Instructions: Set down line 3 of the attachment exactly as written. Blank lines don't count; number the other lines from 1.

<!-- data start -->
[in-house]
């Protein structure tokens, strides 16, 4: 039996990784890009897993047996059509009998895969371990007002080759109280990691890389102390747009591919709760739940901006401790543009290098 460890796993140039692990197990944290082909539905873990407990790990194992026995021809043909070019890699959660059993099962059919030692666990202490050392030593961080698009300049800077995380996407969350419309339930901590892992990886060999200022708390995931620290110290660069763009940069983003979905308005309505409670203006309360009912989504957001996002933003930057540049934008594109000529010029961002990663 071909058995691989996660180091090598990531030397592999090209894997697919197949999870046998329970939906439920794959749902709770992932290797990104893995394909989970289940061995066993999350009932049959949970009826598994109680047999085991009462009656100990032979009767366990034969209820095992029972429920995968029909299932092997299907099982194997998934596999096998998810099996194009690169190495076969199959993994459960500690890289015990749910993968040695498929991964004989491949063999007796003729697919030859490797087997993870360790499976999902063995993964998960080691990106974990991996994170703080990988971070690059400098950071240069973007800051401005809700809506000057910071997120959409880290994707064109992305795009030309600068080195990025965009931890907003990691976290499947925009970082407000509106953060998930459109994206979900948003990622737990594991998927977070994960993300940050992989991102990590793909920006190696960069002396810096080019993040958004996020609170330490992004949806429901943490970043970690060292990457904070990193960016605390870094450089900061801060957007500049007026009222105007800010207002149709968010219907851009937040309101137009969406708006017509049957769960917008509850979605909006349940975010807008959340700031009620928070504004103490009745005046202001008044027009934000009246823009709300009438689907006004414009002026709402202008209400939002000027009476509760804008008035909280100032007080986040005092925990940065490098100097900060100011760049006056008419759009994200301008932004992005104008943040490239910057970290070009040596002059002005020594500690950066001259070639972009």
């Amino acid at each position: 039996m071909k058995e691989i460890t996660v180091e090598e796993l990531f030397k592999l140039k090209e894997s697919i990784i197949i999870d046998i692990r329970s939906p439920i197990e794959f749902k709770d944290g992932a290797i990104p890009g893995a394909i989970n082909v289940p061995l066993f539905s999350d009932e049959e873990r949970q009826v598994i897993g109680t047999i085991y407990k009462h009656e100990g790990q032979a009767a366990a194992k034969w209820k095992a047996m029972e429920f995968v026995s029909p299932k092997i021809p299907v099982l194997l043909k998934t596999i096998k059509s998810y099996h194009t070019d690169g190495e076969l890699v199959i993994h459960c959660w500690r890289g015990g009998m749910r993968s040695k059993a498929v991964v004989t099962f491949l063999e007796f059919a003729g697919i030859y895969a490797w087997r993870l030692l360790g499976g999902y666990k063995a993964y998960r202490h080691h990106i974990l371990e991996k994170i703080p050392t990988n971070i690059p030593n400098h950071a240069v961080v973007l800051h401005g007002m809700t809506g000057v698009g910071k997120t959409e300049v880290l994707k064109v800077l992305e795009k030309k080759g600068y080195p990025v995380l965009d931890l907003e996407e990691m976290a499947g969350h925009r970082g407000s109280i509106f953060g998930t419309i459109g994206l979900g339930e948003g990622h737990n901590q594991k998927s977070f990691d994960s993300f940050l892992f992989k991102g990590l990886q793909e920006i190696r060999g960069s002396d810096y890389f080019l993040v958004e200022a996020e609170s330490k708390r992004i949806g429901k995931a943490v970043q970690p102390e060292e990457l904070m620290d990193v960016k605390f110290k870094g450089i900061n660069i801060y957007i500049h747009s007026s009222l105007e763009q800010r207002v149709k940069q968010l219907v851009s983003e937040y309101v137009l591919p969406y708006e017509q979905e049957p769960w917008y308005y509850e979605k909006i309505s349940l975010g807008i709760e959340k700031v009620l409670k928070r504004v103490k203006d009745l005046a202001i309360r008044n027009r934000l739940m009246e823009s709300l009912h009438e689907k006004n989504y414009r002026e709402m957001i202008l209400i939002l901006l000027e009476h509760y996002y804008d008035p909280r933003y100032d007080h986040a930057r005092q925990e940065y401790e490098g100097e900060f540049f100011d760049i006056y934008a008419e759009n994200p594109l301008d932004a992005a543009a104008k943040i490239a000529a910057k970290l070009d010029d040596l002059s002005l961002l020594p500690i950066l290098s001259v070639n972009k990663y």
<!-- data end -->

């Amino acid at each position: 039996m071909k058995e691989i460890t996660v180091e090598e796993l990531f030397k592999l140039k090209e894997s697919i990784i197949i999870d046998i692990r329970s939906p439920i197990e794959f749902k709770d944290g992932a290797i990104p890009g893995a394909i989970n082909v289940p061995l066993f539905s999350d009932e049959e873990r949970q009826v598994i897993g109680t047999i085991y407990k009462h009656e100990g790990q032979a009767a366990a194992k034969w209820k095992a047996m029972e429920f995968v026995s029909p299932k092997i021809p299907v099982l194997l043909k998934t596999i096998k059509s998810y099996h194009t070019d690169g190495e076969l890699v199959i993994h459960c959660w500690r890289g015990g009998m749910r993968s040695k059993a498929v991964v004989t099962f491949l063999e007796f059919a003729g697919i030859y895969a490797w087997r993870l030692l360790g499976g999902y666990k063995a993964y998960r202490h080691h990106i974990l371990e991996k994170i703080p050392t990988n971070i690059p030593n400098h950071a240069v961080v973007l800051h401005g007002m809700t809506g000057v698009g910071k997120t959409e300049v880290l994707k064109v800077l992305e795009k030309k080759g600068y080195p990025v995380l965009d931890l907003e996407e990691m976290a499947g969350h925009r970082g407000s109280i509106f953060g998930t419309i459109g994206l979900g339930e948003g990622h737990n901590q594991k998927s977070f990691d994960s993300f940050l892992f992989k991102g990590l990886q793909e920006i190696r060999g960069s002396d810096y890389f080019l993040v958004e200022a996020e609170s330490k708390r992004i949806g429901k995931a943490v970043q970690p102390e060292e990457l904070m620290d990193v960016k605390f110290k870094g450089i900061n660069i801060y957007i500049h747009s007026s009222l105007e763009q800010r207002v149709k940069q968010l219907v851009s983003e937040y309101v137009l591919p969406y708006e017509q979905e049957p769960w917008y308005y509850e979605k909006i309505s349940l975010g807008i709760e959340k700031v009620l409670k928070r504004v103490k203006d009745l005046a202001i309360r008044n027009r934000l739940m009246e823009s709300l009912h009438e689907k006004n989504y414009r002026e709402m957001i202008l209400i939002l901006l000027e009476h509760y996002y804008d008035p909280r933003y100032d007080h986040a930057r005092q925990e940065y401790e490098g100097e900060f540049f100011d760049i006056y934008a008419e759009n994200p594109l301008d932004a992005a543009a104008k943040i490239a000529a910057k970290l070009d010029d040596l002059s002005l961002l020594p500690i950066l290098s001259v070639n972009k990663y």